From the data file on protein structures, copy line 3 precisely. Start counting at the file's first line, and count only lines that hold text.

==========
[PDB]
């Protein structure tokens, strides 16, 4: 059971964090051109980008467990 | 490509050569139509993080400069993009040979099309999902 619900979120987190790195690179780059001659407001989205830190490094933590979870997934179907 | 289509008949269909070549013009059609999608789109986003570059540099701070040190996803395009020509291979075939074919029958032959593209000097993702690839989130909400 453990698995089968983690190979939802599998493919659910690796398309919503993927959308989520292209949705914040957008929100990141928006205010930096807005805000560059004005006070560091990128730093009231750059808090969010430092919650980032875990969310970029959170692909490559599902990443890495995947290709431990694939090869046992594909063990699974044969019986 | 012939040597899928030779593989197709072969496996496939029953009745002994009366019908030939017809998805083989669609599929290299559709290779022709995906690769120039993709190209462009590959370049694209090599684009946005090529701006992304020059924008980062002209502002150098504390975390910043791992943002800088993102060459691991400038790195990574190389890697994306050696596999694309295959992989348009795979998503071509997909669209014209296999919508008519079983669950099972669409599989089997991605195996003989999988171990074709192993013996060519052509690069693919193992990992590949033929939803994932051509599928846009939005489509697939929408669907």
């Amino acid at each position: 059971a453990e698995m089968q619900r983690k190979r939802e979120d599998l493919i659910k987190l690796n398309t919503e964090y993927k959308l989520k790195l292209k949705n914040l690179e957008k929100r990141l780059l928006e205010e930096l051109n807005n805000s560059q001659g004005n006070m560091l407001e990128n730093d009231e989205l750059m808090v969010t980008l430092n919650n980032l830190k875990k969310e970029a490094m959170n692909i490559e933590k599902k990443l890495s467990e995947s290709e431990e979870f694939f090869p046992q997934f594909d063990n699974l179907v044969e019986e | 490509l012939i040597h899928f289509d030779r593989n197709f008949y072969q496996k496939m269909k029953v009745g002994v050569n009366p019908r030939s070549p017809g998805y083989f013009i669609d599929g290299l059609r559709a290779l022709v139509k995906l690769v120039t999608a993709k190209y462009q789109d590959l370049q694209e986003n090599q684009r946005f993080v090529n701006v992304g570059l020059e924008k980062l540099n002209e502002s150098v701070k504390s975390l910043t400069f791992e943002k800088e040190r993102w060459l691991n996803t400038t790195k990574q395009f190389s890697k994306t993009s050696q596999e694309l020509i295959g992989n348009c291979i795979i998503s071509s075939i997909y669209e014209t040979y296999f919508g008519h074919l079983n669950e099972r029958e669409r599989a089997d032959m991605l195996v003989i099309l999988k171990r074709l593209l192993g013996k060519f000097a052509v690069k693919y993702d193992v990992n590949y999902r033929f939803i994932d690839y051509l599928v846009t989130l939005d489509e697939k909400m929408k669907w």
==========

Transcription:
């Amino acid at each position: 059971a453990e698995m089968q619900r983690k190979r939802e979120d599998l493919i659910k987190l690796n398309t919503e964090y993927k959308l989520k790195l292209k949705n914040l690179e957008k929100r990141l780059l928006e205010e930096l051109n807005n805000s560059q001659g004005n006070m560091l407001e990128n730093d009231e989205l750059m808090v969010t980008l430092n919650n980032l830190k875990k969310e970029a490094m959170n692909i490559e933590k599902k990443l890495s467990e995947s290709e431990e979870f694939f090869p046992q997934f594909d063990n699974l179907v044969e019986e | 490509l012939i040597h899928f289509d030779r593989n197709f008949y072969q496996k496939m269909k029953v009745g002994v050569n009366p019908r030939s070549p017809g998805y083989f013009i669609d599929g290299l059609r559709a290779l022709v139509k995906l690769v120039t999608a993709k190209y462009q789109d590959l370049q694209e986003n090599q684009r946005f993080v090529n701006v992304g570059l020059e924008k980062l540099n002209e502002s150098v701070k504390s975390l910043t400069f791992e943002k800088e040190r993102w060459l691991n996803t400038t790195k990574q395009f190389s890697k994306t993009s050696q596999e694309l020509i295959g992989n348009c291979i795979i998503s071509s075939i997909y669209e014209t040979y296999f919508g008519h074919l079983n669950e099972r029958e669409r599989a089997d032959m991605l195996v003989i099309l999988k171990r074709l593209l192993g013996k060519f000097a052509v690069k693919y993702d193992v990992n590949y999902r033929f939803i994932d690839y051509l599928v846009t989130l939005d489509e697939k909400m929408k669907w």